Virtual Identity


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  • Virtual Identity

    1. 1. Cultural Identities postmodernism brought down to (virtual) earth
    2. 2. Life on the Screen <ul><li>Sherry Turkle (1995) Life on the Screen </li></ul>
    3. 3. MUDS
    4. 4. Doug <ul><li>‘ I split my mind…I can see myself as being two or three or more. And I just turn on one part of my mind and then another when I go from window to window. I’m in some kind of argument in one window and trying to come onto a girl in a MUD in another, and another window might be running a spreadsheet program …and then I’ll get a real time message, and I guess that RL - it’s just one more window.’ (Turkle: 291) </li></ul>
    5. 5. Mind-space: Fantasy and Imagination
    6. 6. Culture of calculation/culture of simulation Opaque Transparent/with depth Non-linear Hierarchical Fluid Logical Decentred Linear Postmodernist Modernist
    7. 7. Culture of calculation/culture of simulation Computers can extend a physical presence Computers can extend a person’s intellect Characterised by complexity and decentring. Intelligence cannot be programmed in but emerges through interaction. Centralised structures and programmed rules Products to paint, draw, fly in cockpits Limited to typing commands 1990s (Postmodernist) 1980s (modernist)
    8. 8. Are we living life on the screen or in the screen?
    9. 9. The Seductions of the Interface <ul><li>“When I want to write and don’t have a computer around, I tend to wait until I do. In fact, I feel that I must wait until I do” (29). </li></ul>
    10. 10. Of Dreams and Beasts <ul><li>“ Children, as usual, are harbingers of our cultural mindset” (82). And as children become more and more immersed in the computer culture, their original question has changed. Today’s children no longer ask &quot;is it (the computer) alive?&quot; They recognize that the machine is not alive, however, they have begun to see that computers can “both think and have a personality” (83). But they are comfortable with the idea that &quot;inanimate objects can both think and have a personality&quot; (83). Where adults might balk at the idea that computers could/can be conscious, we have gradually become “accustomed to talking to technology, and sometimes, in the most literal sense” (85). </li></ul>
    11. 11. Talking <ul><li>Eliza </li></ul><ul><li>The Turing Test </li></ul>
    12. 12. On the Internet <ul><li>“ a significant social laboratory for experimenting with the constructions and deconstructions of self that characterize postmodern life” (180). </li></ul><ul><li>“ [I am] like who I wish I was.” </li></ul><ul><li>“ maybe I can only relax if I see life as one more IRC channel.” </li></ul><ul><li>“ Can anyone tell me how to” </li></ul><ul><li>Interview with Sherry Turkle </li></ul>
    13. 13. Gender Trouble <ul><li>Choosing </li></ul><ul><li>Choices </li></ul><ul><li>Crossing </li></ul><ul><li>Passing </li></ul><ul><li>Questions … </li></ul>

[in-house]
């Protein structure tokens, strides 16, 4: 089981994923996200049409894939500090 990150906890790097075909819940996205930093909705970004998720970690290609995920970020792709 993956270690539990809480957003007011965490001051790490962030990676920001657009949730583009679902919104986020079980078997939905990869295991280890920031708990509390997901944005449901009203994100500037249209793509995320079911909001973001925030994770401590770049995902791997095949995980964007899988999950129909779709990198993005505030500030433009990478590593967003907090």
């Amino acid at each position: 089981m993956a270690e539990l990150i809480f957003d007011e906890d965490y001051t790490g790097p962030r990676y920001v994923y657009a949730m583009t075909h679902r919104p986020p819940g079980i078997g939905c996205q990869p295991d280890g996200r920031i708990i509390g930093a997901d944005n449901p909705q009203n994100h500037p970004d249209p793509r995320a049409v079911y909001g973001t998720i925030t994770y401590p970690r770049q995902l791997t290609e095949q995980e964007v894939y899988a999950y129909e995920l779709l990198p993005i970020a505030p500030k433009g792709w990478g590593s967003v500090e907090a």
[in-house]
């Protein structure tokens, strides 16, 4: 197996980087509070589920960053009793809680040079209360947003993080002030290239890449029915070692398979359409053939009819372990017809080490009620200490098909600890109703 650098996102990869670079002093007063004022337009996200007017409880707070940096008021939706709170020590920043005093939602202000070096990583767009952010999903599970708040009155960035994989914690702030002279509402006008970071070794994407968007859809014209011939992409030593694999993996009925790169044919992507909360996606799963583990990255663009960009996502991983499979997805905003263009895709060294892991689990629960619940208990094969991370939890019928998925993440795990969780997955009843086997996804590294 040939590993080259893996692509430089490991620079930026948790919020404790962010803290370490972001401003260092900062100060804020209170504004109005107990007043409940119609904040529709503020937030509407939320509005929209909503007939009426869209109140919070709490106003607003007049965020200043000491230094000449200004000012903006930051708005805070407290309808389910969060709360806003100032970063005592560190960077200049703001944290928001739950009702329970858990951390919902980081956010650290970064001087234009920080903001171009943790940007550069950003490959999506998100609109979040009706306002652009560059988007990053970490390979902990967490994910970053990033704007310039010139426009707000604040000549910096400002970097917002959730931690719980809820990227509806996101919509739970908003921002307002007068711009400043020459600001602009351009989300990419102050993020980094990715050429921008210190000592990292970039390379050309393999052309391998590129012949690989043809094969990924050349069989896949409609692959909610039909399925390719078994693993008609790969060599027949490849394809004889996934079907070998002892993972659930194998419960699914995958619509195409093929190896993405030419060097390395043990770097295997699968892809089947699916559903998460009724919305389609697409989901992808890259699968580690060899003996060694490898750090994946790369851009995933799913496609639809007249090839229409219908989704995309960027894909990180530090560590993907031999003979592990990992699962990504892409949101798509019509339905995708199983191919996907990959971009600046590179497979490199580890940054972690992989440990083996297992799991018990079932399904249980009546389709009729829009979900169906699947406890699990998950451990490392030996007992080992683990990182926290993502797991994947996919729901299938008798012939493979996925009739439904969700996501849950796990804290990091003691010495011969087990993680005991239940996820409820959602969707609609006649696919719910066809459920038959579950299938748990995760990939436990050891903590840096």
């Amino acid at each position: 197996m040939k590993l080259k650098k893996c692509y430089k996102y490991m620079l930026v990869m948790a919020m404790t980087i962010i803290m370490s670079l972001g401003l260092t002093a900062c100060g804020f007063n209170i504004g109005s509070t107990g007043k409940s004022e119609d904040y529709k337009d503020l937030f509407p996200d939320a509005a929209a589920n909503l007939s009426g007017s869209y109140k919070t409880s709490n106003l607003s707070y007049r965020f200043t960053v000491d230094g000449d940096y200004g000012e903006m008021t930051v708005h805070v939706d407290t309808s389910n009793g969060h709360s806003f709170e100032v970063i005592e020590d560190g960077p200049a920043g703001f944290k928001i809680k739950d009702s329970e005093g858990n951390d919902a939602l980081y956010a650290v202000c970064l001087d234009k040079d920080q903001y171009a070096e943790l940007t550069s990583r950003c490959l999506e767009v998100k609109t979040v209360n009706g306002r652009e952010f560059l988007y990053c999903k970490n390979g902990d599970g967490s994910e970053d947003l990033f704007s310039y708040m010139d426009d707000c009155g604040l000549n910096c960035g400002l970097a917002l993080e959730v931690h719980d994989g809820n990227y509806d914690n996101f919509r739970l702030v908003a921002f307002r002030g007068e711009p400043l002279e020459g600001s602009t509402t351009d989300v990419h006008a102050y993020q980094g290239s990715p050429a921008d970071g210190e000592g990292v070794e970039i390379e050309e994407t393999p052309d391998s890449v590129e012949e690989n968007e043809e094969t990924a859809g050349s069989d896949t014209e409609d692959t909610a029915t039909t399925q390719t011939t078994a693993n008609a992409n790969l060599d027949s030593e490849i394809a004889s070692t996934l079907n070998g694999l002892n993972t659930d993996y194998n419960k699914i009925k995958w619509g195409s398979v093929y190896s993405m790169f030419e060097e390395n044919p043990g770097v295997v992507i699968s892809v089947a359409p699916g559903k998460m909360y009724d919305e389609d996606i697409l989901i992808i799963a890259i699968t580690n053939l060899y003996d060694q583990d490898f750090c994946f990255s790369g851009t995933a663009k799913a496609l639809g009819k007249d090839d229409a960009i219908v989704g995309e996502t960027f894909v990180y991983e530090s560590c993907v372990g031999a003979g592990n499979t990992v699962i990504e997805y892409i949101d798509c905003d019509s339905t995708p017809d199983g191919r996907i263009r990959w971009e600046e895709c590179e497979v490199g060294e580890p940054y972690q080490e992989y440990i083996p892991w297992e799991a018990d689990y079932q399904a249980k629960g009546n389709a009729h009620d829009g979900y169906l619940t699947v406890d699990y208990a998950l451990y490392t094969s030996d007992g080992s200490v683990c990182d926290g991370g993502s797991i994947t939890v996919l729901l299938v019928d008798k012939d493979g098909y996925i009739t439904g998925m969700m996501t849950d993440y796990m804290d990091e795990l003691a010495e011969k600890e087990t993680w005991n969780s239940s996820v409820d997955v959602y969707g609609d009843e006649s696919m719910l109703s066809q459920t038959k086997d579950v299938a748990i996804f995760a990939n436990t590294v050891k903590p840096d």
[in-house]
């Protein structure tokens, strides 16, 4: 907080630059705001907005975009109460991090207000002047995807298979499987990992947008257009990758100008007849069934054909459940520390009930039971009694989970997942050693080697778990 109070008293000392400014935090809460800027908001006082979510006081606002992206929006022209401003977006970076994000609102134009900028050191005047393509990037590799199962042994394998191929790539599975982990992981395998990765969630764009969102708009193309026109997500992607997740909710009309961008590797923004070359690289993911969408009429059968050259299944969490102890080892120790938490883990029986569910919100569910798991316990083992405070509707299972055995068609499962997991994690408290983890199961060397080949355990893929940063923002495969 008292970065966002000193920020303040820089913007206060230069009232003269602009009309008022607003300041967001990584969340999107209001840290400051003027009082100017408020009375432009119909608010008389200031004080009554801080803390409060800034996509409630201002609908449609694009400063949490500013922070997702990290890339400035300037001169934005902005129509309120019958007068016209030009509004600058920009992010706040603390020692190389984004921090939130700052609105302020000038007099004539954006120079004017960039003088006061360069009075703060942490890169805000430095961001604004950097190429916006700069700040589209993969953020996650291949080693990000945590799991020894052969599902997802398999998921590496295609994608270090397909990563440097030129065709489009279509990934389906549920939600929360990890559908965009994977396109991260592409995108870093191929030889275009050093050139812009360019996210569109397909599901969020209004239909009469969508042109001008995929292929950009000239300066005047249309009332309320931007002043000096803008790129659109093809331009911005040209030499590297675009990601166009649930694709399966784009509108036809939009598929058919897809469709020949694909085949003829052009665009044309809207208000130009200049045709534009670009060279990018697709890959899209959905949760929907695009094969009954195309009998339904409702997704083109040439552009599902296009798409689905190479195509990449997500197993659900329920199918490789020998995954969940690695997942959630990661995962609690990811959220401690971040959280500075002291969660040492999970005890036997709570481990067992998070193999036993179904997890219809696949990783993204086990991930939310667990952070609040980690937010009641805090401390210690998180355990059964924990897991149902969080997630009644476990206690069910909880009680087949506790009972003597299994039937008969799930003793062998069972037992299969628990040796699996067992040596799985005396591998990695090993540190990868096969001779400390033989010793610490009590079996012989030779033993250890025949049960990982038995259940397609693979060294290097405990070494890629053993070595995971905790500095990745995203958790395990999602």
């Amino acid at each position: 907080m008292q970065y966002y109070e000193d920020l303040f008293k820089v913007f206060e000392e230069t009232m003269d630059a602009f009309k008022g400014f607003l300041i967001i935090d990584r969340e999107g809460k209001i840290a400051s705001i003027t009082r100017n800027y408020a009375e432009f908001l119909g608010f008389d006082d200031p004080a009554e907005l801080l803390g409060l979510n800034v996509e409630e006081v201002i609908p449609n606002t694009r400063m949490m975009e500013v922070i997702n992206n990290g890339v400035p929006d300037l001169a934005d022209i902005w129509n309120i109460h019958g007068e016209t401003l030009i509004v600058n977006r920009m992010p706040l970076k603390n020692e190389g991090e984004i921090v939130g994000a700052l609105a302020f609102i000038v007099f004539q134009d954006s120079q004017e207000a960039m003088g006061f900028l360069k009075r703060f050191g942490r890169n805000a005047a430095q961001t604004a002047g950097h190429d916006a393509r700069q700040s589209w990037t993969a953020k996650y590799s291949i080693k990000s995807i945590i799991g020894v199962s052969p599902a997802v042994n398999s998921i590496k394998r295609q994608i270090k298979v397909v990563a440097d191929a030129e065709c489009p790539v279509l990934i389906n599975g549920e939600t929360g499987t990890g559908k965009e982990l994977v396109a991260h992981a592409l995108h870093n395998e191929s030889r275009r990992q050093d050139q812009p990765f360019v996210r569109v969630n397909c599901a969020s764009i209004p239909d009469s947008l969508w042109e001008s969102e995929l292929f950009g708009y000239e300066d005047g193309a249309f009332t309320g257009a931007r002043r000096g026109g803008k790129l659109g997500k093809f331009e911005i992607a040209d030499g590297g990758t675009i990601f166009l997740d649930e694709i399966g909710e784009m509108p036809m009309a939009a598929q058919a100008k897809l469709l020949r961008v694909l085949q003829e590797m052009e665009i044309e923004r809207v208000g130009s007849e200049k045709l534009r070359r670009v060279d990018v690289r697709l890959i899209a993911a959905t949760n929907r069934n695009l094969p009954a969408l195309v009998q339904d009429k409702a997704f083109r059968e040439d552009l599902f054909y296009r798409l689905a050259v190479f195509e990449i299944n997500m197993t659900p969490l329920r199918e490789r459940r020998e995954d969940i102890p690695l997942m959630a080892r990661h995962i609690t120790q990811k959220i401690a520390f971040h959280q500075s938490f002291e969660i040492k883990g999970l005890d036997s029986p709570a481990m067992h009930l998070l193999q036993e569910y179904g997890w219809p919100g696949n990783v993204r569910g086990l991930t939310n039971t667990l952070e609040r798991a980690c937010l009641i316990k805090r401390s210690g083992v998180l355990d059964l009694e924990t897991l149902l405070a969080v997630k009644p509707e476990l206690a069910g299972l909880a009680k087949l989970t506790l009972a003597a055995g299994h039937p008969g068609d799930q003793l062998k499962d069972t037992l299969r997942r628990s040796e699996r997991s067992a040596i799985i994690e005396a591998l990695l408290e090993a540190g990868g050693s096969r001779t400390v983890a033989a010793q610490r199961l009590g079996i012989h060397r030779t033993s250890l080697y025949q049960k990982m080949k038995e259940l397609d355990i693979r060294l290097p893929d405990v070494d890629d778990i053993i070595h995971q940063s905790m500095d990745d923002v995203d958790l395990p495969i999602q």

14. 14. Virtual Sex <ul><li>What is the nature of my relationships? </li></ul><ul><li>What are the limits of my responsibility? </li></ul><ul><li>And even more basic: Who and what am I? </li></ul><ul><li>What is the connection between my physical and virtual bodies? </li></ul><ul><li>And is it different in cyberspaces? </li></ul><ul><li>What is the nature of our social ties? </li></ul><ul><li>What kinds of accountability do we have for our actions in real life and in cyberspace? </li></ul><ul><li>What kind on society or societies are we creating, both on and off the screen? </li></ul>
    15. 15. Virtual Identities?
    16. 16. Virtual Selves?
    17. 17. Turkle’s Conclusion <ul><li>Virtuality need not be a prison. It can be a raft, the ladder, the transitional space, the moratorium, that is discarded after reaching greater freedom. We don’t have to reject life on the screen, but we don’t have to treat it as an alternative life either. We can use it as a space for growth. Having literally written our online personae into existence, we are in a position to be more aware of what we project into everyday life. Like the anthropologist returning home from a foreign culture, the voyager in virtuality can return to the real world better equipped to understand its artifices. 263 </li></ul>
    18. 18. Poststructuralism/Postmodernism <ul><li>Writing is not created within a vacuum by the author; rather, the audience participates in the construction of the text. </li></ul>
    19. 19. Poststructuralism/Postmodernism <ul><li>Derrida was saying that the messages of the great books are no more written in stone than are the links of a hypertext. I look at my roommate’s hypertext stacks and I am able to trace the connections he made and the peculiarities of how he links things together...And the he might have linked but didn’t. The traditional texts are like [elements in] the stack. Meanings are arbitrary, as arbitrary as the links in a stack. </li></ul>
    20. 20. Poststructuralism/Postmodernism <ul><li>knowledge is created not by the act of observing but through relations </li></ul><ul><li>power is the multiplicity of force relations immanent in the sphere in which they operate and which constitute their own organization. </li></ul>
    21. 21. Poststructuralism/Postmodernism <ul><li>Power rangers </li></ul>
    22. 22. Erosion of traditionally stable boundaries <ul><li>what are the binaries? </li></ul><ul><ul><li>Self </li></ul></ul><ul><ul><li>Nature </li></ul></ul><ul><ul><li>Animate </li></ul></ul><ul><ul><li>Human </li></ul></ul><ul><ul><li>Real </li></ul></ul><ul><ul><li>Unitary </li></ul></ul>
    23. 23. So, utopia or dystopia? <ul><li>Sennett or Turkle? </li></ul><ul><li>Embracing a new world or rejecting an old one? </li></ul><ul><li>A (postmodern) crisis of identity? </li></ul><ul><li>A banal distraction from reality? </li></ul><ul><li>Or simply, business as usual? </li></ul>